Legal attacks against Myspace are mounting.
Attorney generals in dozens of states have filed complaints against the popular social networking website.
And now, five families are suing Myspace, after five teenage girls claim they were sexually assaulted by men they met through the site.
Like millions of people around the world, they posted their profiles on the popular website Myspace.com
And it was through that website, five teenage girls in five different cities claim they were attacked. Jason Itkin Attorney for the Families explains, "They were lured from their homes and brutally sexually assaulted."
Now, the girls' families are suing the Beverly Hillsbased website and its parent company, News Corp saying the company does not do enough to protect children. "The reason these young children were able to come into contact with these sexual predators was because Myspace lacks the type of safety precautions necessary to protect young children," Itkin says.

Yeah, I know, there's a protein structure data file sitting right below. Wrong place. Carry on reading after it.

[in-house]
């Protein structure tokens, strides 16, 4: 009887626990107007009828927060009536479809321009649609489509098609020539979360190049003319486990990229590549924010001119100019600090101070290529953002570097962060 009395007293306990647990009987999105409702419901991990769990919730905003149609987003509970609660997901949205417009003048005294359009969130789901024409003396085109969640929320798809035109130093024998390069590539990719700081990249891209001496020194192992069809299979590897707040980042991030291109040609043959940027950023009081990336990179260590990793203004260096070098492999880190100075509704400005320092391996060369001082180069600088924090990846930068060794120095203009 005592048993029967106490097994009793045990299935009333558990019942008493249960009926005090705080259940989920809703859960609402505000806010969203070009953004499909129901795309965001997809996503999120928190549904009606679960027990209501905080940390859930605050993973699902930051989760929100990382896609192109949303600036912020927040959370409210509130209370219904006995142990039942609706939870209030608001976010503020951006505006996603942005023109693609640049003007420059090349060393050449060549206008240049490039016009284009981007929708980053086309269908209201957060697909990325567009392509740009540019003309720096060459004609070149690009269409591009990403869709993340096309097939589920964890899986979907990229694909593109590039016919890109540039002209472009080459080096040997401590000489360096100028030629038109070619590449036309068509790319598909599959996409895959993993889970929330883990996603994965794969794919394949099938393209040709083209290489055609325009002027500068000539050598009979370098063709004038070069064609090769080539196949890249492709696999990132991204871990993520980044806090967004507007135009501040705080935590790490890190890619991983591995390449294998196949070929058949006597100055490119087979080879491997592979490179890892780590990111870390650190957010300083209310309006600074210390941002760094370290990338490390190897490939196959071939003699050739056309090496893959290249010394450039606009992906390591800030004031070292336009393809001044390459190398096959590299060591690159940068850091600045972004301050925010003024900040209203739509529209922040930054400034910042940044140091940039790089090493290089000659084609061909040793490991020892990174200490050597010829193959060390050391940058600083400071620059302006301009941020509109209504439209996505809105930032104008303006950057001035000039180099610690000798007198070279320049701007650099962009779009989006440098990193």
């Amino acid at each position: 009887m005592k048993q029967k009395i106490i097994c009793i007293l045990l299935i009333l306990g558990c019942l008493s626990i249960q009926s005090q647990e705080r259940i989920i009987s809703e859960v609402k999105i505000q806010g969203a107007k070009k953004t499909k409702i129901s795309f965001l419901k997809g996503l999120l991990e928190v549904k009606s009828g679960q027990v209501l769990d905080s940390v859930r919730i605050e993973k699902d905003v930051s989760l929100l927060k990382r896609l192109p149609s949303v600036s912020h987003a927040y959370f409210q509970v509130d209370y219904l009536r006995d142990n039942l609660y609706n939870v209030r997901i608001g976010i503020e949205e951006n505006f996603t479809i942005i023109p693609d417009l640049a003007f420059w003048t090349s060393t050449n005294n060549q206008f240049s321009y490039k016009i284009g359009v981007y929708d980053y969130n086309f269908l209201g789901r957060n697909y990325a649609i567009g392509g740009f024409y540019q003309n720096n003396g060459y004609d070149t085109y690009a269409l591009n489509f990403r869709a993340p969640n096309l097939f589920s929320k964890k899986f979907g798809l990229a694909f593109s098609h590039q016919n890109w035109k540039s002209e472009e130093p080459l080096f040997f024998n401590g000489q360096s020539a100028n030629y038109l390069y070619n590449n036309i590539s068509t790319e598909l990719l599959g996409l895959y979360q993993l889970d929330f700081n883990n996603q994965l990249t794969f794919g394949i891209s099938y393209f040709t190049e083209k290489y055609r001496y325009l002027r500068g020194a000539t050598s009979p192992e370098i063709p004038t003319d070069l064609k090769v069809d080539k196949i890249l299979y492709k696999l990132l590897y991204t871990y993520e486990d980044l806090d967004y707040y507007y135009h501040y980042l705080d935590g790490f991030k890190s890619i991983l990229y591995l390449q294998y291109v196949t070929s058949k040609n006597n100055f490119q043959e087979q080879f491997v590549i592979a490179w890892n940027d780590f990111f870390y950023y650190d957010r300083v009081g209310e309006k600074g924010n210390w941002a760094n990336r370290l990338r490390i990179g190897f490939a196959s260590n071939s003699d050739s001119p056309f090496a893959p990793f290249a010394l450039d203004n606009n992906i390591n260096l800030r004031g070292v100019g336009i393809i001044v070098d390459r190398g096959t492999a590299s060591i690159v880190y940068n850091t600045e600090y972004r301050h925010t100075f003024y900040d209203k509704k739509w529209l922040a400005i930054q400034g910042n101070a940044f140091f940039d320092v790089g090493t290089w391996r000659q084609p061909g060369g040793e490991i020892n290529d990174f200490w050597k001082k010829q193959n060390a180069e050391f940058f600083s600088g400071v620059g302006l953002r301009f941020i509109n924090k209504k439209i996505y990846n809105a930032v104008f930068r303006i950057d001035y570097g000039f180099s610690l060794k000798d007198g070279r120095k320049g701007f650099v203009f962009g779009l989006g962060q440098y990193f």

In response to the attacks, Myspace stepped up its safety protections in the past week announcing plans to install parental monitoring software on the site.
It is also forwards amber alerts to its 100 million members.
But, Myspace emphasizes, "Ultimately, internet safety is a shared responsibility. We encourage everyone to apply common sense offline safety lessons in their online experiences and engage in open family dialogue about smart web practices."
Al Kush of Wiredsafety.org says, "It's kinda difficult for any internet agency that has 100 million members to really police all the activity that is going on." He also states that while he understands parents frustration, precedence does not support the lawsuits. "It'd be like suing a telephone company for somebody who's issuing a ransom demand over the phone. It's just a medium that these things are taking place on."
It could take two years before the cases go to trial.